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Someone Tell Obama the Good News: The Egyptian People Don’t Want Our Money

A Gallup poll reveals that a majority of Egyptians are opposed to the United States' policy in their country and to U.S. aid packages given to Egyptian political groups.

Egyptians oppose the U.S. sending aid to political groups in their country. This is particularly the case among those who look to the U.S. as a political example. While 75% of the general public opposes U.S. aid to political groups, 88% of Egyptians who see the U.S. as a political model for their country say the same. Gallup

"I expected it to be negative, but I didn't expect there to be an overwhelming tsunami of negative opinions," said Mohamed Younis, Senior Analyst with the Abu Dhabi Gallup Center, who presented the results to reporters in Washington. The survey, "From Tahrir to Transition," is the latest Gallup report on Egyptian public opinion since the ouster of former president Hosni Mubarak in February. ABC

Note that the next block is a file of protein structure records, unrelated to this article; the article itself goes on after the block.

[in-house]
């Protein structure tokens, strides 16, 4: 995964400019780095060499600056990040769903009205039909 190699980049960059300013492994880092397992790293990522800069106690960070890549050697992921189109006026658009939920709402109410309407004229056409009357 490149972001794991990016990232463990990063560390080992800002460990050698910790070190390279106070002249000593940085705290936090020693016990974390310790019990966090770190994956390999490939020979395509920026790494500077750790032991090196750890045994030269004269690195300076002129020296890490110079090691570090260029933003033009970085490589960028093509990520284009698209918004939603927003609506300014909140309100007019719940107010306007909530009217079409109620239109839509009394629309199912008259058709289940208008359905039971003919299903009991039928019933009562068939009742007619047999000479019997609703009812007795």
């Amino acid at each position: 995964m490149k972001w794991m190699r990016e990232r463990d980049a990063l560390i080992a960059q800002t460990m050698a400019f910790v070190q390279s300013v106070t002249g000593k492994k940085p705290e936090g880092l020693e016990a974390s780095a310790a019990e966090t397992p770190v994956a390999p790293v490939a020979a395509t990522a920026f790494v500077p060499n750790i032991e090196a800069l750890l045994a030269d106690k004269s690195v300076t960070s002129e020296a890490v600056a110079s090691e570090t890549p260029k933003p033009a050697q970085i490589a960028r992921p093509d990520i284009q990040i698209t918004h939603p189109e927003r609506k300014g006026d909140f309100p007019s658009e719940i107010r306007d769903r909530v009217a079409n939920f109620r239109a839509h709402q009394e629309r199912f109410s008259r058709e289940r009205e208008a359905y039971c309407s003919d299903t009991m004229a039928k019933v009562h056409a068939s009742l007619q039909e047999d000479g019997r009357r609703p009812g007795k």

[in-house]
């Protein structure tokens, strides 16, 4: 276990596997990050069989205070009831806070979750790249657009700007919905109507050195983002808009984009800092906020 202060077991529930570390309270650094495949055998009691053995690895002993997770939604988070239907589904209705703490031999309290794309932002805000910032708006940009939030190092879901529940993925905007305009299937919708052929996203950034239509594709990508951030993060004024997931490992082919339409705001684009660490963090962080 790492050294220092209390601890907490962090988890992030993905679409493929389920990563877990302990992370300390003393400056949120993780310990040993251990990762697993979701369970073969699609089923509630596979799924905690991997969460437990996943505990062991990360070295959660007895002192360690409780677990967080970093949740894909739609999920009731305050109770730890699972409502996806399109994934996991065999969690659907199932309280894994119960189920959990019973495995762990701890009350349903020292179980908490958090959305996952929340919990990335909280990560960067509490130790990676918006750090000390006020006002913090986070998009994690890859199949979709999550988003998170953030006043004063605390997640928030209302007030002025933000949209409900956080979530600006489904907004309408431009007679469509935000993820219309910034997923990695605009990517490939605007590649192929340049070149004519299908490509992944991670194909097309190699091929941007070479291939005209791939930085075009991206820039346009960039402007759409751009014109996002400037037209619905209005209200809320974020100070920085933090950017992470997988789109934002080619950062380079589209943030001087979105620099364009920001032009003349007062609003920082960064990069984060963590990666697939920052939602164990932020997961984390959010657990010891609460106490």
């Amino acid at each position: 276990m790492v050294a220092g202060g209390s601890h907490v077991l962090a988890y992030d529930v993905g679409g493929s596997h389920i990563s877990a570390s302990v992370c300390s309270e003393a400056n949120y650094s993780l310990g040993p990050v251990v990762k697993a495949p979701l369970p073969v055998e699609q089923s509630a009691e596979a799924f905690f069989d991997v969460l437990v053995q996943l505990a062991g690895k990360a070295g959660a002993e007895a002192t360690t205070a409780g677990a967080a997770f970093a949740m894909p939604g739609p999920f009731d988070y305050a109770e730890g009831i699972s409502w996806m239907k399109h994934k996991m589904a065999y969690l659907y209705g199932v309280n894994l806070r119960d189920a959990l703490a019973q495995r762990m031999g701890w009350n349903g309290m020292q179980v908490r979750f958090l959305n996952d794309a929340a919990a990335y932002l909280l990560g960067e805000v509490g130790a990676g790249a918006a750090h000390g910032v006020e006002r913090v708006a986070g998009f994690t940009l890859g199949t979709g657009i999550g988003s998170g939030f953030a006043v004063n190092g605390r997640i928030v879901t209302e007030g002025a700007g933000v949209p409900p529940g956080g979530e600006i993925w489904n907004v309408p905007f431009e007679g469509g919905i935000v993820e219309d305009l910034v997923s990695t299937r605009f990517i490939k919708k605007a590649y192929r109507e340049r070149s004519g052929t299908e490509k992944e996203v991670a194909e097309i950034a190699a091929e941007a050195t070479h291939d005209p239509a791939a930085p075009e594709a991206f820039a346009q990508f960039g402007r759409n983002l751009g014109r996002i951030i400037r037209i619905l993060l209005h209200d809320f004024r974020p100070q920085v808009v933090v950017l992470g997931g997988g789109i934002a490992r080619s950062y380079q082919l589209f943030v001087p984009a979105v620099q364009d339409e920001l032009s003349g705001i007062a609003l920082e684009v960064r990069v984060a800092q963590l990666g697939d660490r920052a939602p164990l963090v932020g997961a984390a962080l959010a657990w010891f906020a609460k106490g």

"I think it's a very healthy reaction to the past 30 years," said Younis, who argued that Egyptians have long perceived U.S. aid to be the reason why Egypt can't make its own decisions politically, and why Egyptian "aspirations and desires on the ground are not reflected in the way the country is governed." ABC

Around 1,000 Egyptians aged 15 and above took part in the poll -- which aims to track Egypt's transition towards democracy -- in various parts of the country, between late March and early April. M&C

Two-thirds of respondents in the survey also said their opinion of the U.S. leadership would significantly improve if the U.S. would pressure Israel to halt settlement expansion in the Palestinian territories. ABC

FACTS & FIGURES

A total of more than $1.3 billion in aid is sent from the U.S. to Egypt every year. ABC

Egypt is a long-time ally of the U.S., and has received significant amounts of U.S. military aid since its 1979 peace treaty with Israel. M&C

Obama was criticized for taking too long to call for the resignation of Egypt's then president Hosni Mubarak, while he was swift to side with protesters in Tunisia, a country which holds little strategic value for America. news.sky.com

American support for the Egyptian government -- to the tune of $60 billion in aid over the last 30 years -- garnered virtually no regular attention before the protests began. Salon.com

H/T Press TV

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